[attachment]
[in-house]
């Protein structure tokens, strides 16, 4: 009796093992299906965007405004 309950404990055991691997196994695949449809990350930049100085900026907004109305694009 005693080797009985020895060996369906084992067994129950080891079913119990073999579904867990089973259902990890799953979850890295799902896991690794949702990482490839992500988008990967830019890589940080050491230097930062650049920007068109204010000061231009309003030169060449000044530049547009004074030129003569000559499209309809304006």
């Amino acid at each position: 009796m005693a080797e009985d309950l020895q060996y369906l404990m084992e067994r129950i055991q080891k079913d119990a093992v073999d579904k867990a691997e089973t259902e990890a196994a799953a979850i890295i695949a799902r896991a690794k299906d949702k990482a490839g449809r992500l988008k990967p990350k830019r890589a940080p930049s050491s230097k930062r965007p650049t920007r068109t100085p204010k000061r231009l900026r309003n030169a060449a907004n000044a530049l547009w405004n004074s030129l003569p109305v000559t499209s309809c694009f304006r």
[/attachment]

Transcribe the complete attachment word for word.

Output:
[in-house]
């Protein structure tokens, strides 16, 4: 009796093992299906965007405004 309950404990055991691997196994695949449809990350930049100085900026907004109305694009 005693080797009985020895060996369906084992067994129950080891079913119990073999579904867990089973259902990890799953979850890295799902896991690794949702990482490839992500988008990967830019890589940080050491230097930062650049920007068109204010000061231009309003030169060449000044530049547009004074030129003569000559499209309809304006």
């Amino acid at each position: 009796m005693a080797e009985d309950l020895q060996y369906l404990m084992e067994r129950i055991q080891k079913d119990a093992v073999d579904k867990a691997e089973t259902e990890a196994a799953a979850i890295i695949a799902r896991a690794k299906d949702k990482a490839g449809r992500l988008k990967p990350k830019r890589a940080p930049s050491s230097k930062r965007p650049t920007r068109t100085p204010k000061r231009l900026r309003n030169a060449a907004n000044a530049l547009w405004n004074s030129l003569p109305v000559t499209s309809c694009f304006r």